I actually had the good fortune to meet a famous namesake once, albeit a fictional one. Fans of the show NewsRadio might remember that the main character, played by fellow Torontonian Dave Foley, was named Dave Nelson. That’s not very important unless you happen to be me, or own the NewsRadio home trivia game featuring the voice of Jon Lovitz. But I knew it would come in handy some day.
And that day came about 5 years ago. I was working at a museum, when Dave Foley himself approached me, probably to ask about dinosaurs or something. I think I mumbled something incoherent about trilobites and then pointed to my nametag, grinning like a mongoloid, waiting for comprehension to dawn on this poor quasi-celebrity. I’m not exactly sure what I expected to happen. Perhaps I thought Dave Foley would laugh hysterically at the great coincidence, then buy me a drink. Maybe he would even get me a role on his show. But none of that happened. Instead, he just looked confused. His face said, “Why is this guy acting like such a retard?” Trust me, it’s a look I know all too well.
It was weeks later before I realized actors don’t always know their characters’ full name. Actors are idiots. Bruce Willis probably thinks he was portraying Senator John McCain in the Die Hard series. Come to think of it, that would have been pretty sweet. “Ho ho ho. Now I have a tax reform initiative.”
But gay nicknames and uncomfortable celebrity encounters are the least of your problems when you’re me. Because of my name, I am an actual, bona fide suspected terrorist. Don’t believe me? Check out this article from the Washington Post. Or this one from the LA Daily News. Or this statement from the ACLU. Go on, check them out. I’ll be waiting right here, probably under surveillance by some hardened cigar-chomping FBI agent and his naive, but good-hearted partner.
Back? Good. When this story broke, people I hadn’t spoken to in years came out of the woodwork to have a good laugh at my newfound inability to travel. Seriously, you all can see my picture at the top of the page, right? I might look like a drunken aardvark with Down Syndrome, but there’s no way I resemble a terrorist.
Sure enough, the last time I got on a plane, I was taken aside and thoroughly grilled. Now, I have only one problem with airport security: It’s predicated on a “better safe than stupid” ideology. Nabbing a slightly drunk Jewish kid from the line and asking if he hates America isn’t going to foil any nefarious schemes, even if that kid has the same name as the MVP of the National Terrorism League. Moreover, the airport security guard and I both had to pretend to be dumb enough to think we were keeping the world safe by going through these motions. He knew I wasn’t a terrorist. And he knew that I knew that he knew. It was embarrassing, not to mention a little confusing.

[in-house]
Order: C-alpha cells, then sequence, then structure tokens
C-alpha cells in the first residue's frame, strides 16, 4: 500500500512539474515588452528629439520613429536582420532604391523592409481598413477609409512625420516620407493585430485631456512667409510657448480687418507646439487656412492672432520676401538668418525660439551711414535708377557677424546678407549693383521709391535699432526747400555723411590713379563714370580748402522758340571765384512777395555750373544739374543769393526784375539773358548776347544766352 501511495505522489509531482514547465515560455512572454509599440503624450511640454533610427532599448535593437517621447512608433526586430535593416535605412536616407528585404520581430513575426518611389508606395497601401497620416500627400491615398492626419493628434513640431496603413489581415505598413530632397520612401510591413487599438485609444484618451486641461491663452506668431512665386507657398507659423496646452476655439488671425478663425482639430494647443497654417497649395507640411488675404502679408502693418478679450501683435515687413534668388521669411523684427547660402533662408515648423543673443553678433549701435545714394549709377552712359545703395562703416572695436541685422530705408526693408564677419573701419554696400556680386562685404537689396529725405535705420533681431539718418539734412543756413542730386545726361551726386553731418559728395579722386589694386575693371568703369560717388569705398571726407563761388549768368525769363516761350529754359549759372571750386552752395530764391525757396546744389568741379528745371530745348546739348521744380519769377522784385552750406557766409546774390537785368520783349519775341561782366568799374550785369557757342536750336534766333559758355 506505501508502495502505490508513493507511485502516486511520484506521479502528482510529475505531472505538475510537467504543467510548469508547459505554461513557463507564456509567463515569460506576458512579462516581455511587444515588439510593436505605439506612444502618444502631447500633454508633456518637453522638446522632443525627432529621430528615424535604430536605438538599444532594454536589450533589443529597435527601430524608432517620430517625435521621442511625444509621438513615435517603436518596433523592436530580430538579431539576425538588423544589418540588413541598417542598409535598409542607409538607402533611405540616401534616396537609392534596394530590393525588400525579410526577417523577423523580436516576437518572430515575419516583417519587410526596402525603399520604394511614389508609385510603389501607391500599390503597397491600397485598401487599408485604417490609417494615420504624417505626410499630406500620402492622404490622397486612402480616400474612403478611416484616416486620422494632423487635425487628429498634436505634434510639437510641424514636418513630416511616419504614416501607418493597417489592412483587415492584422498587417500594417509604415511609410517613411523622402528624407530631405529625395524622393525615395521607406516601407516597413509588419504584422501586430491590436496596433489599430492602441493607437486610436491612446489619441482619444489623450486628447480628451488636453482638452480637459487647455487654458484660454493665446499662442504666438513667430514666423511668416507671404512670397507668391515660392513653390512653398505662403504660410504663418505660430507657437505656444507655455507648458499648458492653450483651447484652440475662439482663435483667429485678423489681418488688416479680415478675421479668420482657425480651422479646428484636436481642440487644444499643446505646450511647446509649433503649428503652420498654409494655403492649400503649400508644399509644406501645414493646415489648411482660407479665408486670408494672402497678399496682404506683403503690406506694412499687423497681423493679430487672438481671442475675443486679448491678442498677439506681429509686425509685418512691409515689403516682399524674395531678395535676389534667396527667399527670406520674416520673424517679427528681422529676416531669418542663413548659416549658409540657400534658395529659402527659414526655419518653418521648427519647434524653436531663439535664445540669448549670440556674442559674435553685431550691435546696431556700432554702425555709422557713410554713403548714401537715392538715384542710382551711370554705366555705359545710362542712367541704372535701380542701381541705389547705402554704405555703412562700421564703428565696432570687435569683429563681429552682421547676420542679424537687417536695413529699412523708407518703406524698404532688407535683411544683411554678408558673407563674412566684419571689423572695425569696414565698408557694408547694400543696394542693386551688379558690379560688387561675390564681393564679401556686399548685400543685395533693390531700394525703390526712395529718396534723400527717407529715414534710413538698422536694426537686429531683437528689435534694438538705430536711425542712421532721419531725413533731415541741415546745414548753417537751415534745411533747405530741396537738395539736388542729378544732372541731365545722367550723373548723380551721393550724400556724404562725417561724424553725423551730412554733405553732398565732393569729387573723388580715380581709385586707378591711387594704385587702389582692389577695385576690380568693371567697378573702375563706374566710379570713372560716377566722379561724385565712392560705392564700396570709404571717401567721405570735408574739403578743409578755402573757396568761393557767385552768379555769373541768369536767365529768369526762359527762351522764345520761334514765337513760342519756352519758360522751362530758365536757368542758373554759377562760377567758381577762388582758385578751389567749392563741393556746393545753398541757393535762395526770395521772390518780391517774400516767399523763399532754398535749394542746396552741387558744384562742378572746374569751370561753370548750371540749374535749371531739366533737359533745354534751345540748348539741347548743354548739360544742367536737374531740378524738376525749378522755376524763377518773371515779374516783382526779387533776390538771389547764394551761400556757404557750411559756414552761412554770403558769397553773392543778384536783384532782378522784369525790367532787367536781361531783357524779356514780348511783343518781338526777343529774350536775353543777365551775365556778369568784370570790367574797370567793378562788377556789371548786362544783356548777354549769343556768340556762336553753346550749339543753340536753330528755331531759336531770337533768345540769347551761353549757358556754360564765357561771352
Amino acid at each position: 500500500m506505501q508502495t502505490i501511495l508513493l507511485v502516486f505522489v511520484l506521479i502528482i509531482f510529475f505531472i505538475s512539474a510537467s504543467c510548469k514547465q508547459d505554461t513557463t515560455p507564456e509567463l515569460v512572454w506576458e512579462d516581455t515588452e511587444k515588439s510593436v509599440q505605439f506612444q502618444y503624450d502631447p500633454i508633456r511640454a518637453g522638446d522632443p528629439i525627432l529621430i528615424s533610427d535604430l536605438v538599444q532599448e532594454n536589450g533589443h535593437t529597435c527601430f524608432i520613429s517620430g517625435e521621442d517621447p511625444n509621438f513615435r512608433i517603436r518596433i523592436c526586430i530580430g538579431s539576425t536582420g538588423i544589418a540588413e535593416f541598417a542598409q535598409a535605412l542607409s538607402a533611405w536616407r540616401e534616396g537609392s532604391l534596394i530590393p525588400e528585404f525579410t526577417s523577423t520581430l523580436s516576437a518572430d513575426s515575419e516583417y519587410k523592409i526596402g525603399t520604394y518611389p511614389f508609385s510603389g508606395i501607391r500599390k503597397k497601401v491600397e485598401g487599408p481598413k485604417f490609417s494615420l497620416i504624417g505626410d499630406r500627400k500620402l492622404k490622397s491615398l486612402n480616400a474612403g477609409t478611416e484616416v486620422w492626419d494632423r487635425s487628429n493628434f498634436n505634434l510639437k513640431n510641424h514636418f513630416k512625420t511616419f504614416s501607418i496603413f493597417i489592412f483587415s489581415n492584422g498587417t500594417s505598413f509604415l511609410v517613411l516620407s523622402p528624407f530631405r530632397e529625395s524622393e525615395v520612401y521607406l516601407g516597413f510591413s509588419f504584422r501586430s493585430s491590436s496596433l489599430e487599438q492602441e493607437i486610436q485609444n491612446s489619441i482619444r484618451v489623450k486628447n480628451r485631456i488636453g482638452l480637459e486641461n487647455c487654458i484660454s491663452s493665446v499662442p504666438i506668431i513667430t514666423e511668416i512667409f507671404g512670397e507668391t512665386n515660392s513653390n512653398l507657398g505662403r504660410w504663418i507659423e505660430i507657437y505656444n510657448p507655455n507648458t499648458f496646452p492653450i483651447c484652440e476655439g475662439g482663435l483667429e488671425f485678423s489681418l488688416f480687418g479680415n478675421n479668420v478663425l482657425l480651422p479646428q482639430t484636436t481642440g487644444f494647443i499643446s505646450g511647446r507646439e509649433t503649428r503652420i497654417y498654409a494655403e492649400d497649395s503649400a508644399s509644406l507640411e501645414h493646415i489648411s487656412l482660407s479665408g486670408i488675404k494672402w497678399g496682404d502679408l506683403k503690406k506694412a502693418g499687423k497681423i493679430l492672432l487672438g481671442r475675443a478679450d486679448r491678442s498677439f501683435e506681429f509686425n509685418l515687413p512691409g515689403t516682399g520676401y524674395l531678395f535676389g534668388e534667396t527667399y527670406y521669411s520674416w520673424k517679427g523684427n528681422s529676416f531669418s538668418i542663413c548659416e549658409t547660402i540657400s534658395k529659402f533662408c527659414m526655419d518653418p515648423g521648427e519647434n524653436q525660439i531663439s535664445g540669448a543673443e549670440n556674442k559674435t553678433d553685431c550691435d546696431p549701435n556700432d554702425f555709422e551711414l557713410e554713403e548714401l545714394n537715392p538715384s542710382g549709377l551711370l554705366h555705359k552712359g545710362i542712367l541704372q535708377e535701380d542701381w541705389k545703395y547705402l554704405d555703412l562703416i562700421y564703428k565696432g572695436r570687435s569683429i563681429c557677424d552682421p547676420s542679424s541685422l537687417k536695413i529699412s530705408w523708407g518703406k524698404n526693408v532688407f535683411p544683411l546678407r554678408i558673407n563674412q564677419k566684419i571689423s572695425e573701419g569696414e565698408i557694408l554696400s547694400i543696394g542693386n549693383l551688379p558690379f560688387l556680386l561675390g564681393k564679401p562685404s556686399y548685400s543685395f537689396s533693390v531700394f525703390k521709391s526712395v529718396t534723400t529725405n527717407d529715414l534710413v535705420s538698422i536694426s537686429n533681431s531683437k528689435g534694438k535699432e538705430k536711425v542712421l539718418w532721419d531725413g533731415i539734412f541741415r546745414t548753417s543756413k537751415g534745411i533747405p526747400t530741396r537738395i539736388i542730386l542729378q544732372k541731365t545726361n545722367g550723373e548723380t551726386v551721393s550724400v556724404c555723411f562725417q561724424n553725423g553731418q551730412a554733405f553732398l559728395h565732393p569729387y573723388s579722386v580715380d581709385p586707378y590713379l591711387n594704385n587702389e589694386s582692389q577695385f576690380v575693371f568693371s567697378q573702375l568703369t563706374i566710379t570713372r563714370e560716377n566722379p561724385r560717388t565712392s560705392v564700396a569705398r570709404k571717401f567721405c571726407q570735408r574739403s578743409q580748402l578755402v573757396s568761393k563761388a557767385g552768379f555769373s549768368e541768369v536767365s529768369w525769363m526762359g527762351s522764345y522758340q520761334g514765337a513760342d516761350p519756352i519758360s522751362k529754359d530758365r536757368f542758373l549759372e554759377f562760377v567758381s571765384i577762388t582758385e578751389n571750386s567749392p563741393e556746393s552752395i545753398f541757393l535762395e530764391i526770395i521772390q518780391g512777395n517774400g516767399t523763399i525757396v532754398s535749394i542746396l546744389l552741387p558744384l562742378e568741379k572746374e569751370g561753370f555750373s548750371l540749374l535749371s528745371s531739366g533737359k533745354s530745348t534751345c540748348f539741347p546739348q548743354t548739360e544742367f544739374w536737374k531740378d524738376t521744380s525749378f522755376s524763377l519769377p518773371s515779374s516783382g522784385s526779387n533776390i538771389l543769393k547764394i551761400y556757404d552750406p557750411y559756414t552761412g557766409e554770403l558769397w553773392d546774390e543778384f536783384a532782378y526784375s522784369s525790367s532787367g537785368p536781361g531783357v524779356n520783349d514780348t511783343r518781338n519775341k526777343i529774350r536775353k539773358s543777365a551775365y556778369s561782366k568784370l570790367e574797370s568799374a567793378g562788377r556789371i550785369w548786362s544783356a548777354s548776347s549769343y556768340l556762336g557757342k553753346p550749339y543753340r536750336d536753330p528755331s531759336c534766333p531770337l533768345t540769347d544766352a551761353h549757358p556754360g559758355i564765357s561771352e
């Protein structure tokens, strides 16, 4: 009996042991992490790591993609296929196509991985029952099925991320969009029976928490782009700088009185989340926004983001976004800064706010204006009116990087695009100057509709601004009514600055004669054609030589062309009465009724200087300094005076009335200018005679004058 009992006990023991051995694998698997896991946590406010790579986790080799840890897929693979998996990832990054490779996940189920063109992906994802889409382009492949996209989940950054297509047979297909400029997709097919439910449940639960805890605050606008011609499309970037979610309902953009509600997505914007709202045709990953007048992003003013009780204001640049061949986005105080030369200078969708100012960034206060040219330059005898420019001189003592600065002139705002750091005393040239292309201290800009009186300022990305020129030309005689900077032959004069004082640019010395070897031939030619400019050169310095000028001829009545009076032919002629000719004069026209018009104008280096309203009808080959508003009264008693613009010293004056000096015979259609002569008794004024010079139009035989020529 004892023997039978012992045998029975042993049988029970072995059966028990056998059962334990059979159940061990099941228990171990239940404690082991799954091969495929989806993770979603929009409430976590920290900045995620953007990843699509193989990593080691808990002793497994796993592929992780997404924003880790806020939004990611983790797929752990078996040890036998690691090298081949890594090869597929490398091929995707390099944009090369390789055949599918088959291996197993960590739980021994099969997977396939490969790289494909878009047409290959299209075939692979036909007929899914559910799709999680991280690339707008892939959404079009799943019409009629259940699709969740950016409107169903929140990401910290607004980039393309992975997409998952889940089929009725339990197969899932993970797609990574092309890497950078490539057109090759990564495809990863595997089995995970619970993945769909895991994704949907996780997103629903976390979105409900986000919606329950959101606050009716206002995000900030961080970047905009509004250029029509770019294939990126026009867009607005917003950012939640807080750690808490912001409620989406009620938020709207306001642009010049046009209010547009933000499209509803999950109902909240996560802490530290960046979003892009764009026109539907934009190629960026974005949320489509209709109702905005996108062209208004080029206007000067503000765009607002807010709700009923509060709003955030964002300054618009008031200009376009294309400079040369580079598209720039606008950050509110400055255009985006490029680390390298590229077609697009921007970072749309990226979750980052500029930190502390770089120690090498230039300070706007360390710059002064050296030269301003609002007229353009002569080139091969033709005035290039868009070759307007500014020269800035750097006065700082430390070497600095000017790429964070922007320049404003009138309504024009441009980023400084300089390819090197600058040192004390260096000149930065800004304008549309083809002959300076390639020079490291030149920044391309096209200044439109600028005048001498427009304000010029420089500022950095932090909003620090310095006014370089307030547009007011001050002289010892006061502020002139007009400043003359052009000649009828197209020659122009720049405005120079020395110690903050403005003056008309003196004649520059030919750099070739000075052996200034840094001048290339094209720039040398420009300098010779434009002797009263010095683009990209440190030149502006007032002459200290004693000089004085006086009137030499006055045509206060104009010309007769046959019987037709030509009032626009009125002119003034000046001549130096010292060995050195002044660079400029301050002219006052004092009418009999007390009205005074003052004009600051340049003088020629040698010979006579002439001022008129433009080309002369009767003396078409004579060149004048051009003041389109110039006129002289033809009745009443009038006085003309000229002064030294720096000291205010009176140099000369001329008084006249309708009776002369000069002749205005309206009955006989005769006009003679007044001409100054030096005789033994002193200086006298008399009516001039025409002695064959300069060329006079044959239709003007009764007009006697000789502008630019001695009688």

Listen, if I’m trying to board your plane with a deadly pair of nail clippers or something, then by all means, pull me aside. I like to think that I project the kind of ninja mystique that convinces people that I actually could take over a plane with tweezers. But don’t harass me on account of my name. If Twitchy McShoebomb can just stroll onto a plane, I shouldn’t have any problem either.
But the simple fact remains: you’re going to be stuck with a name for the rest of your life. And unless you’re a flamboyant musician, you can’t really get away with using a symbol. I should know; three years ago, I tried to change my name to the Ghostbusters logo, and it didn’t work out. You wouldn’t believe how much it would have cost to reprint my business cards.
So, I hope you embrace your name as I have learned to embrace mine. It may not be perfect, but what else do you have that’s uniquely your own? I’m going to try and make my name mean something, much like Lord Sandwich, Henry J. Heimlich, and Roy Jacuzzi did. And unless I die choking on a Monte Cristo in the hot tub, don’t be surprised if one day you hear someone exclaim, “Hey man! Don’t nelson that joint!”
Essential New Word of the Week:
meatbeer [‘mitbir] n: Last weekend, a bunch of my friends got tired of drinking for its own sake, and decided to play an impromptu drinking game. (I love drinking games because they’re often hilarious and they allow me to showcase my capacity for crappy drinks.) On this occasion, someone brought a positively horrifying brew for the punishment drink. No word of a lie, this “beer” tasted like liquid salami. It was all smoky and greasy, and as I recall, even a little chewy. I don’t know if it’s actually possible to extract liquor from cured meat, but the evidence was right before our eyes. Henceforth, we decided that meatbeer would be the punishment drink of choice for all drinking games. With this in mind, I’m practicing everygame I know, twice a day.